What Does ‘Pareidolia’ Mean and Why is it Dangerous? | SAFETY DOC PODCAST #71

PODCAST-Pareidolia can be dangerous when it gets religious or political: Jesus on toast may be one thing, but what if a rusty sacred water stain dripped down the front facade of your public county courthouse and believers came flocking?

DIRECT LINK to MP3 of this Episode:  https://tinyurl.com/SDP71-MP3


What Does ‘Pareidolia’ Mean & Why is it Dangerous? | Celebrity Suicides | David’s Book Deal is Back On | Fixing Garage Floor Divots | David Learns Prison Martial Arts.


[Wiktionary] Pareidolia is the tendency to interpret a vague stimulus as something known to the observer, such as interpreting marks on Mars as canals, seeing shapes in clouds, or hearing hidden messages in reversed music. This behavior exists because humans seek to create meaning when meaning is absent, I suppose. And perhaps it’s no danger to see a teddy bear in the clouds or a man in the moon. Those are functional. Whimsical. Harmless. In fact, some scientists opine that pareidolia is an indicator of an efficient brain attempting to identify patterns in the environment. This is good. This is survival – it’s situational awareness, to a limit…


Pareidolia isn’t just about seeing faces, though. It’s about interpreting any vague stimulus as meaningful. If you have a headache and feel tired, it wouldn’t take more than 10 minutes on the Internet to match your symptoms to an exhaustive list of mild to terminal medical conditions. In this instance, a type of pre-suasion exists in which the person is already primed to seek bad news. A simple television commercial can convince people that they are afflicted with a condition. Context and situation influence pareidolia. What do you expect when you gingerly tour a haunted house? That creaky door might be a sign from a spirit – or a just a hinge in need of oil.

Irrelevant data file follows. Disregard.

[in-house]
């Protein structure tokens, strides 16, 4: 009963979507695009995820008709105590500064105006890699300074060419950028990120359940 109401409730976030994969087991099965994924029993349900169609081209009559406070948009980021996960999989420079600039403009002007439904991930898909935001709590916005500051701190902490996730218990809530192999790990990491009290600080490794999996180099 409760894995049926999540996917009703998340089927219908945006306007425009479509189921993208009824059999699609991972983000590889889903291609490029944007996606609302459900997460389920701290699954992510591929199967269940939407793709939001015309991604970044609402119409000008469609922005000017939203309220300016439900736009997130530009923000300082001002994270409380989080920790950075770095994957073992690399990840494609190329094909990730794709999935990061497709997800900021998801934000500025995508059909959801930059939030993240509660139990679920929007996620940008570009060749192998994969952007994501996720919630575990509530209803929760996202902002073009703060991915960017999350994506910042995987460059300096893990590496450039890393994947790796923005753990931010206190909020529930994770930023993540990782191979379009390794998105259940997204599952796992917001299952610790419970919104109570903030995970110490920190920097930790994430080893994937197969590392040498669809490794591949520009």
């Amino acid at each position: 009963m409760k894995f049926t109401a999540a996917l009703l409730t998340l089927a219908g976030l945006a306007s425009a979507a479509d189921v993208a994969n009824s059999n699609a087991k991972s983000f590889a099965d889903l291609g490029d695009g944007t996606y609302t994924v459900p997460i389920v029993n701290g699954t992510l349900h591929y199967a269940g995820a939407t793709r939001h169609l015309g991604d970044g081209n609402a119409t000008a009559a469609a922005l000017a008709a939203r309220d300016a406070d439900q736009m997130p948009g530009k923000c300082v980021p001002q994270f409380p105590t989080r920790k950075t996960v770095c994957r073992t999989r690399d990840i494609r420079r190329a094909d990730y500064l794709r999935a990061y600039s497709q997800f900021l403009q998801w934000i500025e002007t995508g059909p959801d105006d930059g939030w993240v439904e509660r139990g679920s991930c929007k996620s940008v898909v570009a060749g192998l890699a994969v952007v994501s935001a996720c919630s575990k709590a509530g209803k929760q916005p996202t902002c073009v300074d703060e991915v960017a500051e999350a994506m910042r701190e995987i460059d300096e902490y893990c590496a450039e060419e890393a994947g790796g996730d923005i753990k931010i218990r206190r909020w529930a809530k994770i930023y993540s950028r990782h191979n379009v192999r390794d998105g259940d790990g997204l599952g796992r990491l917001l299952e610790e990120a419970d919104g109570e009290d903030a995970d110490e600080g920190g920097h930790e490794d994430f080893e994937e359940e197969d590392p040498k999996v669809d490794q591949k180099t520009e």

Apophenia can be considered as a blessing as well as curse. It is because of this tendency that we can explore new things, but sometimes it may mislead us. It stems from the fact that we humans are always looking for meaning in our life. We often believe that everything happens for a reason. Well, most times, it could be that things are totally unrelated, and yet we won’t let go of our relentless pursuit to find a connection. That is apophenia. It is well documented as a rationalization for gambling. Gamblers may imagine that they see patterns in the numbers that appear in lotteries, card games, or roulette wheels. One variation of this is known as the “gambler’s fallacy”. The Mayan Calendar also contributed to “End-of-Times” apophenia for some people that perceived clear connections between the calendar end date, stock market crash, increase in hurricanes, and any myriad of other events that were destructive, but not necessarily connected incidents.


Dr. Perrodin advises asking “Does this makes sense?” and using member checks as strategies to avoid rampant pareidolia or apophenia.


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Dr. Perrodin’s “Safety Doc Podcast” negotiates school and community safety. To be informed about industrial safety, please contact Appalachian State University Professor Dr. Timothy Ludwig, PhD, at www.safety-doc.com

Article cited in this episode:  What Does ‘Pareidolia’ Mean and Why is is Dangerous by Summer Beretsky (2012)



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